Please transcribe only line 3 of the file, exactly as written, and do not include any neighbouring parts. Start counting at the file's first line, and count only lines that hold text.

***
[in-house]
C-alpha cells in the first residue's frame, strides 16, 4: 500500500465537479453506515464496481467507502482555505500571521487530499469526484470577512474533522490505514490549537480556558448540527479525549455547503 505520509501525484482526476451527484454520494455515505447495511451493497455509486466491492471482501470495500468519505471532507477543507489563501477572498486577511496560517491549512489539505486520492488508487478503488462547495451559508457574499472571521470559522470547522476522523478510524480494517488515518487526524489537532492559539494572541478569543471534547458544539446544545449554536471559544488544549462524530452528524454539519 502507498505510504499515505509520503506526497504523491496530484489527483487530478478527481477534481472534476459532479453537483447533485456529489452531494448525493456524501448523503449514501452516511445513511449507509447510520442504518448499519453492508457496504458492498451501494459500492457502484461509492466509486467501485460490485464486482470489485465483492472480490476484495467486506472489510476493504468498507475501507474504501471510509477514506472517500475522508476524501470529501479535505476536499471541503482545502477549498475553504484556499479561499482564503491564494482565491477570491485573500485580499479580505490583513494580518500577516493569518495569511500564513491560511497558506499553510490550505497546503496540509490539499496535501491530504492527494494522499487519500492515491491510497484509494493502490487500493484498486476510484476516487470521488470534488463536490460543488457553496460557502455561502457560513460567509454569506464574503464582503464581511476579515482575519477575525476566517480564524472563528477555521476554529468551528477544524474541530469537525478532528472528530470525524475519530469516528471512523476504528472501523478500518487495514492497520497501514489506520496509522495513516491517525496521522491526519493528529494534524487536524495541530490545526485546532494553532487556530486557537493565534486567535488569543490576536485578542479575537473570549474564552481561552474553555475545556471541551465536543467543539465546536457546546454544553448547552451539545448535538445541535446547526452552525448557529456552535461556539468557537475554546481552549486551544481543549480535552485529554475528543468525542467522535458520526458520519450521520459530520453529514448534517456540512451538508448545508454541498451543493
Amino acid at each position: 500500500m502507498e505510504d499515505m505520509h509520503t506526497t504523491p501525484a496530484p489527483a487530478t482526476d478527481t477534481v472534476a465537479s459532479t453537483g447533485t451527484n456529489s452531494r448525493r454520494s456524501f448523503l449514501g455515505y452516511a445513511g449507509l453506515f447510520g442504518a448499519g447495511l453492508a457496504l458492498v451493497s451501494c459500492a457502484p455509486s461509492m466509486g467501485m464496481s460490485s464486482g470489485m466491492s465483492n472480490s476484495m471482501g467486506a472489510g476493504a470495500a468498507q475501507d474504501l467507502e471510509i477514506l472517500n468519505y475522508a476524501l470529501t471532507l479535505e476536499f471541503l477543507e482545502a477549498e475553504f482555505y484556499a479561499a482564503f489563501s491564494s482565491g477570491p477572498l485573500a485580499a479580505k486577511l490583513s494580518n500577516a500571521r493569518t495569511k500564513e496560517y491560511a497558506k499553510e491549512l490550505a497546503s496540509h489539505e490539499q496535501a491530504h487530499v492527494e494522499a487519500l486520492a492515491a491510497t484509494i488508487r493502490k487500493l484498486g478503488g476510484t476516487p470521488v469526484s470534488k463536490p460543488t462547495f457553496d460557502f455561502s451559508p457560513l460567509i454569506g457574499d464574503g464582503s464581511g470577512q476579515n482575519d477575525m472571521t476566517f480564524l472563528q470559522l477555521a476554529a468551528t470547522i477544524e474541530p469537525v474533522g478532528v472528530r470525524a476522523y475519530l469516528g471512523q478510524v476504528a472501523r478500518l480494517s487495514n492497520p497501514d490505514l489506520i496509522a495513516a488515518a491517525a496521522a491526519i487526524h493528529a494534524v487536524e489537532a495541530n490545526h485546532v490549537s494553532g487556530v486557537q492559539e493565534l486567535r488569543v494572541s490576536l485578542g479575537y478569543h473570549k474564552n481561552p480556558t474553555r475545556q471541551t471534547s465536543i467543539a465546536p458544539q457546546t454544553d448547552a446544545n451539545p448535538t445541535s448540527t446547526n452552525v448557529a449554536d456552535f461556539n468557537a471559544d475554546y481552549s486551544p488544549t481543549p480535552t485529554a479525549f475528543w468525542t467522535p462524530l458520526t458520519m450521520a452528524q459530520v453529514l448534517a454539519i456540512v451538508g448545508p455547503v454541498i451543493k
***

Amino acid at each position: 500500500m502507498e505510504d499515505m505520509h509520503t506526497t504523491p501525484a496530484p489527483a487530478t482526476d478527481t477534481v472534476a465537479s459532479t453537483g447533485t451527484n456529489s452531494r448525493r454520494s456524501f448523503l449514501g455515505y452516511a445513511g449507509l453506515f447510520g442504518a448499519g447495511l453492508a457496504l458492498v451493497s451501494c459500492a457502484p455509486s461509492m466509486g467501485m464496481s460490485s464486482g470489485m466491492s465483492n472480490s476484495m471482501g467486506a472489510g476493504a470495500a468498507q475501507d474504501l467507502e471510509i477514506l472517500n468519505y475522508a476524501l470529501t471532507l479535505e476536499f471541503l477543507e482545502a477549498e475553504f482555505y484556499a479561499a482564503f489563501s491564494s482565491g477570491p477572498l485573500a485580499a479580505k486577511l490583513s494580518n500577516a500571521r493569518t495569511k500564513e496560517y491560511a497558506k499553510e491549512l490550505a497546503s496540509h489539505e490539499q496535501a491530504h487530499v492527494e494522499a487519500l486520492a492515491a491510497t484509494i488508487r493502490k487500493l484498486g478503488g476510484t476516487p470521488v469526484s470534488k463536490p460543488t462547495f457553496d460557502f455561502s451559508p457560513l460567509i454569506g457574499d464574503g464582503s464581511g470577512q476579515n482575519d477575525m472571521t476566517f480564524l472563528q470559522l477555521a476554529a468551528t470547522i477544524e474541530p469537525v474533522g478532528v472528530r470525524a476522523y475519530l469516528g471512523q478510524v476504528a472501523r478500518l480494517s487495514n492497520p497501514d490505514l489506520i496509522a495513516a488515518a491517525a496521522a491526519i487526524h493528529a494534524v487536524e489537532a495541530n490545526h485546532v490549537s494553532g487556530v486557537q492559539e493565534l486567535r488569543v494572541s490576536l485578542g479575537y478569543h473570549k474564552n481561552p480556558t474553555r475545556q471541551t471534547s465536543i467543539a465546536p458544539q457546546t454544553d448547552a446544545n451539545p448535538t445541535s448540527t446547526n452552525v448557529a449554536d456552535f461556539n468557537a471559544d475554546y481552549s486551544p488544549t481543549p480535552t485529554a479525549f475528543w468525542t467522535p462524530l458520526t458520519m450521520a452528524q459530520v453529514l448534517a454539519i456540512v451538508g448545508p455547503v454541498i451543493k